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Old 08-08-2014, 11:29 AM   #12841
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what offsets for 190mm bodies? 3mm or 6mm?
im sure 9mm is prob for 200mm wide fender drift or GT type bodies?
I have no local hobby shop!
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Old 08-08-2014, 02:21 PM   #12842
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Originally Posted by boudin4evr View Post
what offsets for 190mm bodies? 3mm or 6mm?
im sure 9mm is prob for 200mm wide fender drift or GT type bodies?
I have no local hobby shop!
No offset (0) is required for 190mm bodies.
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Old 08-08-2014, 02:54 PM   #12843
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TC4 fans have a look here.
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Old 08-08-2014, 05:34 PM   #12844
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Does someone know a way to tighten up the steering? Mine seems to have some flex between servo and where the part mounts to the rack is actually fastened.
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Old 08-08-2014, 05:42 PM   #12845
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TC4 is (allegedly) 190mm stock. 3mm offset wheels will get you close to 200mm wide. 6mm offset wheels might be just over 200mm. I think I'd buy a pair of 3mm offset and see how they fit with the body, then decide.

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Old 08-09-2014, 08:56 AM   #12846
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@boudin for HPI 200 mm bodies you want 3mm off set in the front and 6mm in the rear. Some of the wider bodies(mustangs,gtrs,vta bodies,etc) can run 6mm in front and 9mm out back.if you run 9mm though and race your car will push like a bulldozer
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Old 08-10-2014, 12:17 AM   #12847
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Just finished reading the whole thread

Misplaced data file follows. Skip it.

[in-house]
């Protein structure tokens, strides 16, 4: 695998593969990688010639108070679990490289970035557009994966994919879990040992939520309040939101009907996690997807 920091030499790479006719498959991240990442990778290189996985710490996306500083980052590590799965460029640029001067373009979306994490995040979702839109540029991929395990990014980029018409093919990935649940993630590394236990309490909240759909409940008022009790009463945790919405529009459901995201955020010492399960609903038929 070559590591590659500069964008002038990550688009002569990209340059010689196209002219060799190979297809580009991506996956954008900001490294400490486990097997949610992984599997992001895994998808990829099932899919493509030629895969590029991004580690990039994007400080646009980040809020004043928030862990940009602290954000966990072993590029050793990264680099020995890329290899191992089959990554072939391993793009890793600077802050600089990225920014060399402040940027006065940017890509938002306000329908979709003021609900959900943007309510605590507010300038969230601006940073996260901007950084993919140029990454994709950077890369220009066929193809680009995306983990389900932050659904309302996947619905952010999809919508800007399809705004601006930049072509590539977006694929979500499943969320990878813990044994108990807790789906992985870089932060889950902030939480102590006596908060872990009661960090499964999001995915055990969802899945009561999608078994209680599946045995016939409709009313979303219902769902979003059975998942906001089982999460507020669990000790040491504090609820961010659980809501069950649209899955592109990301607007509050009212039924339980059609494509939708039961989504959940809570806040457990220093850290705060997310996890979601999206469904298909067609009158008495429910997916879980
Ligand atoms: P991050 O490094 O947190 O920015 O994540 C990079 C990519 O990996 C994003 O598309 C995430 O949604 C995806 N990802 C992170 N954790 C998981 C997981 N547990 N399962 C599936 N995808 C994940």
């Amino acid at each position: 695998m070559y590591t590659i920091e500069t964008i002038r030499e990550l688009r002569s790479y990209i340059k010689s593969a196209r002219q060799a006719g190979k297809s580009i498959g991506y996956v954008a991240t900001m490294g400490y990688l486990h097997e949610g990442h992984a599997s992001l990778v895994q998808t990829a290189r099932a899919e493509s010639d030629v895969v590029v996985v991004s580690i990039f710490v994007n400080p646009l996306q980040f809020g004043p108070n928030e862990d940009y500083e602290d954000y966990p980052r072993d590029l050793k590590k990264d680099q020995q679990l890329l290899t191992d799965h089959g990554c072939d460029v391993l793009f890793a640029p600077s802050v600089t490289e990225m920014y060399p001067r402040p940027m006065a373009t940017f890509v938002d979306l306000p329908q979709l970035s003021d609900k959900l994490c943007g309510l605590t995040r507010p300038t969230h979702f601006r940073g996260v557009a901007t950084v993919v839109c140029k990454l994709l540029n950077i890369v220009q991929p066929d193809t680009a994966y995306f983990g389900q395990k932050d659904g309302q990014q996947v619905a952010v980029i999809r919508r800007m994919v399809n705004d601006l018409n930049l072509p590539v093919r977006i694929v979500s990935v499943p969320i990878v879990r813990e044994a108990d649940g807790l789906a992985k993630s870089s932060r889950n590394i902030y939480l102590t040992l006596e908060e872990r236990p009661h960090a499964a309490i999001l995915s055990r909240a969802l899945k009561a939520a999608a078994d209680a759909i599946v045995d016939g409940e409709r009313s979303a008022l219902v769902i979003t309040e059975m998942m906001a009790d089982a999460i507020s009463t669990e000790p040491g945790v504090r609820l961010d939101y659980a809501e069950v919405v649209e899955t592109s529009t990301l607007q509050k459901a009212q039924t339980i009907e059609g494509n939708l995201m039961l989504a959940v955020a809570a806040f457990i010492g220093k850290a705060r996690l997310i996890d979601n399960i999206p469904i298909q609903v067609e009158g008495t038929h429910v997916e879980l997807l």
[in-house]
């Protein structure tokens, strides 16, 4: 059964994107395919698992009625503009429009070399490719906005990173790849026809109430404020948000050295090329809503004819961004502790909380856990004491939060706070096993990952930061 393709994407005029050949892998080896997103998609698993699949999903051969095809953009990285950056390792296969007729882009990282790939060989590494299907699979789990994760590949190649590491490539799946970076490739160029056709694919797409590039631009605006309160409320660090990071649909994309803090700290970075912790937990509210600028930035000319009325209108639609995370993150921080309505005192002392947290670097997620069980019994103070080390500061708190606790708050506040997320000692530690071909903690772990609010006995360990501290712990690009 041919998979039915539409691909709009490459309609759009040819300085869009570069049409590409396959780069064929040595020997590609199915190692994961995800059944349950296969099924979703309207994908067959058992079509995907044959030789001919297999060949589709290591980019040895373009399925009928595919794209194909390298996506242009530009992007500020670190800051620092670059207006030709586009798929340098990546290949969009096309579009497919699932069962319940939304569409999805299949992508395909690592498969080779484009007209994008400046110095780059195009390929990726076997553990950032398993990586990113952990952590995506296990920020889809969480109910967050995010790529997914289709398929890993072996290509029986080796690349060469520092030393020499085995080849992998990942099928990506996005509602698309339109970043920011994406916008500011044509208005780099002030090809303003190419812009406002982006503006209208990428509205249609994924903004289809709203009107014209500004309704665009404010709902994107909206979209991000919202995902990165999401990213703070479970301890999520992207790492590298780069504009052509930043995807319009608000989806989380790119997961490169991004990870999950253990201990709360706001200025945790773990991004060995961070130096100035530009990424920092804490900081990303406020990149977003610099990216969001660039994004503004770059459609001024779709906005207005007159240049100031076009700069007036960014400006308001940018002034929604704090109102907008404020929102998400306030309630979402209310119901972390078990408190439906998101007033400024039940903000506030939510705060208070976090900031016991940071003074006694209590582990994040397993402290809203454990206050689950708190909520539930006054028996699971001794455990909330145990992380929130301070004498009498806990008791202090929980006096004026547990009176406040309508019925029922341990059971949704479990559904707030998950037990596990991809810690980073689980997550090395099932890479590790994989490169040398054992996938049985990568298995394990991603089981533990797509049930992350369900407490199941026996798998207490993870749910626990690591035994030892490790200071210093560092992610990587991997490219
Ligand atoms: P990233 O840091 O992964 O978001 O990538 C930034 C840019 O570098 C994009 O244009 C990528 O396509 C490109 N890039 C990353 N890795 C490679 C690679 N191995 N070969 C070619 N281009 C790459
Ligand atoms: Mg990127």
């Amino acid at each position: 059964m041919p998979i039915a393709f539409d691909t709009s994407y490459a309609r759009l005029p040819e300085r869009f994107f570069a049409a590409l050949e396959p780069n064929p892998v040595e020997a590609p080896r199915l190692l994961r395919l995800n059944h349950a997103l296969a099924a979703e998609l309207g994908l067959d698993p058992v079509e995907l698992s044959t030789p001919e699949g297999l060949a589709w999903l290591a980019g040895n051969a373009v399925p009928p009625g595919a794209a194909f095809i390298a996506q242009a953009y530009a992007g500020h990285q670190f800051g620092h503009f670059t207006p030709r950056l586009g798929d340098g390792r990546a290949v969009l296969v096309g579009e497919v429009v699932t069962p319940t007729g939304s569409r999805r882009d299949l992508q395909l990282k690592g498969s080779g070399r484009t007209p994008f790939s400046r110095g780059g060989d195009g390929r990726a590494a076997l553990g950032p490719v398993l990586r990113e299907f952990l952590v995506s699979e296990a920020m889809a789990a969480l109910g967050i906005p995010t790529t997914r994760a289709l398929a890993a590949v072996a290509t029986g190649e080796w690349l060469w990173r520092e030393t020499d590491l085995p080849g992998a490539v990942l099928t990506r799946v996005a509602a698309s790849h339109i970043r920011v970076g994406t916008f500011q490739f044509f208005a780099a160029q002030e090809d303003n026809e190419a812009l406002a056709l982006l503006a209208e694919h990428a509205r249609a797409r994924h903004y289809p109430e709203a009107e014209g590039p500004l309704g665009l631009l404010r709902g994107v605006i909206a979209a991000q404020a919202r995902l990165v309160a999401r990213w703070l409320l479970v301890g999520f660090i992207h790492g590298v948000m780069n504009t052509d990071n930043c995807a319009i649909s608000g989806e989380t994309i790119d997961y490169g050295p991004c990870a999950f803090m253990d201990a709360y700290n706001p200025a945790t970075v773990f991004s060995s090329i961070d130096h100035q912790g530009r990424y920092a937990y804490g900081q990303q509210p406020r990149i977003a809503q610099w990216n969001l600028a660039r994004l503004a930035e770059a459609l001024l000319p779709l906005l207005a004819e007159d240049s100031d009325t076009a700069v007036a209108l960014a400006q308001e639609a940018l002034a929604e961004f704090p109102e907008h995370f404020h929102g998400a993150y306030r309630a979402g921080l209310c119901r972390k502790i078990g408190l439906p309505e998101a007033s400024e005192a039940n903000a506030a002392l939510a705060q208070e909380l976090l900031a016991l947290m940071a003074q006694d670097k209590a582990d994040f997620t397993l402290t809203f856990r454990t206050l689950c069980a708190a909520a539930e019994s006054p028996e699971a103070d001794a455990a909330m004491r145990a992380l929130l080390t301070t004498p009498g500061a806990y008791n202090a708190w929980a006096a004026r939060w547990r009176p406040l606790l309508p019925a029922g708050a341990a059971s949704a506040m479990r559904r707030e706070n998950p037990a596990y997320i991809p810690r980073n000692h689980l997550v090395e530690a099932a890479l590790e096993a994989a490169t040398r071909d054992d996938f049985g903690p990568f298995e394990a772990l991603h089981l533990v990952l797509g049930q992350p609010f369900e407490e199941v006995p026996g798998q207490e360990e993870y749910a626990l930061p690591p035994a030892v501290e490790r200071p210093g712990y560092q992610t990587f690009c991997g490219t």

Too late to write something intelligent...
Will srart bugging you guys tomorrow
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Old 08-10-2014, 11:59 AM   #12848
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Quote:
Originally Posted by Solo1 View Post
Does someone know a way to tighten up the steering? Mine seems to have some flex between servo and where the part mounts to the rack is actually fastened.
What I did was put a plastic bag ( the one the replacement bearings came in) between the bearing and the arm and pushed the beAring in. That took some of the play betweenthe bearing and the mount.
I'm not that good @ explaining things, but as soon as I get my car back will take pics...
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Old 08-10-2014, 12:13 PM   #12849
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What I don't understand is why some people use big pinions (36T plus)
Isn't it better to use the smallest pinion/spur you can get away with?
Maybe I'm missing something....
Btw, we run a spec class: tub chassis, hpi saturn 20t motors, 1,420 grams, radial tires, production car bodies...
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Old 08-10-2014, 12:17 PM   #12850
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The smaller the spur and the larger the pinion, the more top speed the car will have, though it will lose acceleration. Depending on the motor, the track, and the heat (the motor will overheat if the car is geared for too much speed), different gear ratios are used. For people running 17.5 motors, their low rpms need to be geared for speed. Thus, people going to 60t spurs and 36+t pinions.
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Old 08-10-2014, 03:58 PM   #12851